Interesting thing about daily training is that fatigue and setbacks tend to decrease when endurance athletes commit to daily training, which may sound counterintuitive.  I recall a story from Coach Joe Vigil, who noted his “housewives” training club experienced a significant reduction in illness and injuries when he instituted a “miss practice and you’re out of the club” policy (subject to extreme circumstances).  Anecdotes certainly aren’t the highest form of scientific reliability, but these observations are worth noting.  Although we don’t care for obsessive running streaks, there’s a lot to be said for the commitment of getting out there every single day, so long as you have the discipline to provide an occasional off day when needed.   

A lot of top swim teams take one day off per week because their host facility is closed.  In the NCAA, all sports teams are supposed to take a full day off every week.  This doesn’t mean kids should go splash in hotel pools on the team’s off day just to get some training.  If you resources prevent you from training seven days per week, then you do the best with what ya got!   Otherwise, there’s little justification to take one day off every seven.

In sum: Use days off strategically based on the overall flow of the training program in combination with unpredictable events.  One day off from every seven days commits an athlete to almost 15% of the year off before accounting for unpredictable events, vacations, and planning a week between major seasons.  Distributing stress appropriately throughout a seven day week of training activity will nudge coaches and athletes toward strategies that promote consistency.   


gosh. this makes me feel

gosh. this makes me feel shitty for skipping practice today. i justified it as my one day off this week, but after reading this i feel lazy. 52 + days off a year is a lot. no more skipping practices for me and I'm about to go back to school for preseason waaaaa.

Training works not only your

Training works not only your muscles, but also your central nervous system and hormones.

After you train, all three of these need to recover.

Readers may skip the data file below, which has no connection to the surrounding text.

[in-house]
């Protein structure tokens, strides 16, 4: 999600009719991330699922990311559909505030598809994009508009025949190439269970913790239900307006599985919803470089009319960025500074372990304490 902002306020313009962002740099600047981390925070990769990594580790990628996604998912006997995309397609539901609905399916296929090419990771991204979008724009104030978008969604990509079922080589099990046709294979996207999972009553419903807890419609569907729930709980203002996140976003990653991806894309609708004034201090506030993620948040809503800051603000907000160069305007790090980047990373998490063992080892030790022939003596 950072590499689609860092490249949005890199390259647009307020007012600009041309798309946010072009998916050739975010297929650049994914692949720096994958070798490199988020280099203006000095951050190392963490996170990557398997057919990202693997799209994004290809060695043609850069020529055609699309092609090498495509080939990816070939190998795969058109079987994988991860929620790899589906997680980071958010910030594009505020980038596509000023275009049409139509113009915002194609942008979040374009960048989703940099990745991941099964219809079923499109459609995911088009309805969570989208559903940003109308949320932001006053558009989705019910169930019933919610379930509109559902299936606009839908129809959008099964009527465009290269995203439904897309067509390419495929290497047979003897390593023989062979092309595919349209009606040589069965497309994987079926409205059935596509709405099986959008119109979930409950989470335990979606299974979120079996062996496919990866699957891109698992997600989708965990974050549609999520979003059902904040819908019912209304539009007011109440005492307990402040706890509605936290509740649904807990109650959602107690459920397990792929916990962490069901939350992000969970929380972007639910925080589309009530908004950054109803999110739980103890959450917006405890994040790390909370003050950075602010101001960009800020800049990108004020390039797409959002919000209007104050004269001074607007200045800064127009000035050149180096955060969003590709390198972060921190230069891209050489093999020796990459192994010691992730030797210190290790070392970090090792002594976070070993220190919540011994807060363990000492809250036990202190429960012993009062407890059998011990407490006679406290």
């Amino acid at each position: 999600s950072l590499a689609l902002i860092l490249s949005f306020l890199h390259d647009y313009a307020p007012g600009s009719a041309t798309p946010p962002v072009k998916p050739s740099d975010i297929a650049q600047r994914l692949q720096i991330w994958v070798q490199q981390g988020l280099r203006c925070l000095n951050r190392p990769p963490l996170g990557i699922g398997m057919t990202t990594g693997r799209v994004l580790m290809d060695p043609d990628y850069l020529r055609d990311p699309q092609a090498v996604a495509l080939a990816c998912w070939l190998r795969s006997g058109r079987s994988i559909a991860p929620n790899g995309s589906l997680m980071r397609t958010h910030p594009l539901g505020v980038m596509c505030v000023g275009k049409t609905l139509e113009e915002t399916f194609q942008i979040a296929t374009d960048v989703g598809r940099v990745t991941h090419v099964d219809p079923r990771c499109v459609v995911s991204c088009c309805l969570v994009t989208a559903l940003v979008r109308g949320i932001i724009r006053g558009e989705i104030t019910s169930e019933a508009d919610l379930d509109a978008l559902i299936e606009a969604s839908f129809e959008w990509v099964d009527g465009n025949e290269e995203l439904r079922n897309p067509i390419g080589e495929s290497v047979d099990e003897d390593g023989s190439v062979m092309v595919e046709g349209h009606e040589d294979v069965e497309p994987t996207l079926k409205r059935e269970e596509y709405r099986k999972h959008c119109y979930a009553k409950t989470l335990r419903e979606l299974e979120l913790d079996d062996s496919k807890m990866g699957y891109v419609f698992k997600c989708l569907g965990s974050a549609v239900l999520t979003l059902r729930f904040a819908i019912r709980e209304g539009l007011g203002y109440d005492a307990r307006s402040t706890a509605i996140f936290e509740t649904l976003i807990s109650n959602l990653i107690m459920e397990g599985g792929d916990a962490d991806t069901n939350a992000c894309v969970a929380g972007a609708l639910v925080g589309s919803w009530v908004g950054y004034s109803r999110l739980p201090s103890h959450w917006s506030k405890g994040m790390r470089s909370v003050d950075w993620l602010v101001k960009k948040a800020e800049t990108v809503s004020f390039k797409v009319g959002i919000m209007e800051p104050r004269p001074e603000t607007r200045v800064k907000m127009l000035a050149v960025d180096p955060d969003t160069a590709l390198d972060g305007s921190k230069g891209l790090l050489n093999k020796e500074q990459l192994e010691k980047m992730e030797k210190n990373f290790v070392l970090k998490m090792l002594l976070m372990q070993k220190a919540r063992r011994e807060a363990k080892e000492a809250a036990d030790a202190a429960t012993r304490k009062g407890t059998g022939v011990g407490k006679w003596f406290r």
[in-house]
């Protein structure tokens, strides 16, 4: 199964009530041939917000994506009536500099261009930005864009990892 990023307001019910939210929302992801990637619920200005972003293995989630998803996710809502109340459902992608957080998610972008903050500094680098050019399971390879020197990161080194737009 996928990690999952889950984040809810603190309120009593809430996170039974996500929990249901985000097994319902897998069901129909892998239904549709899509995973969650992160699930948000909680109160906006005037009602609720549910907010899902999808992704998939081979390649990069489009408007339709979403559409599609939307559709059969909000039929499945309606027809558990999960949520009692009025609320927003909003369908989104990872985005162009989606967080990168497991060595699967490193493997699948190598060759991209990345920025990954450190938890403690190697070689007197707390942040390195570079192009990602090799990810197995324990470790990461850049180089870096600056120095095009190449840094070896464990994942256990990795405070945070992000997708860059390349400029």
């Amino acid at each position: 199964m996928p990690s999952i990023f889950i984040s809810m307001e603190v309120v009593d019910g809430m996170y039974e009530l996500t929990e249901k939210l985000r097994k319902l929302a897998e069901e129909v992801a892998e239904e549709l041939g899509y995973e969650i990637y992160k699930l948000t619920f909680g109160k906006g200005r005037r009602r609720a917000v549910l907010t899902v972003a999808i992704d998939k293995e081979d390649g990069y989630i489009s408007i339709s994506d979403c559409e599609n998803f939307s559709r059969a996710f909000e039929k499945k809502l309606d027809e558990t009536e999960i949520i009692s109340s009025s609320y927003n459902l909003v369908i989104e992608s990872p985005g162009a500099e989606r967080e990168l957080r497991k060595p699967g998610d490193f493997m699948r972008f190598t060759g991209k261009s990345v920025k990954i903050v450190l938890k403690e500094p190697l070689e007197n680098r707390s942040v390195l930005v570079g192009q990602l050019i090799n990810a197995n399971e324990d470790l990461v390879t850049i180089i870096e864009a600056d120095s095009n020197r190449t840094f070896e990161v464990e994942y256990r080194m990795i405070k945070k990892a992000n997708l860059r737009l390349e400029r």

If you train every day, even if they are different muscles, you don't leave any time for them to recover. Your hormone levels will become permanently lower which will make growth harder, and your central nervous system will get weaker.

Nobody Here

I know very little about athletics, but as with any career one aspires to, it seems to me that rest is essential. Apparently many top CEOs of major corporation dedicate a day to rest every week, to clear the mind, recoup, have a fresh start with new ambition. A-type personalities have a tendency to keep going harder, dominate, anything to gain a slighter advantage. After having a discussion with my mother about it, she says that from her experiences as a modest manager that it is better to take a day of rest. On sundays, even when things are slow and no one is around and you know you could just go do a little more to get ahead, don't, she says she found herself getting less done during those consecutive weeks, and that rest is essential for her job. I am on my first day of rest in quite a while, and it is very hard! Harder than practicing/working! In fact, my mind is racing and using every means it can to try and trick me into doing something "work" related. As someone who is engaged in what is considered a non-physical life path, I feel how incredibly tense my muscles are, and how much I have been running myself down by not taking the time required to rest.

Take one day off per week, go visit family or a friend, smell the roses. As far as I am concerned, rest is as much working as lifting weights.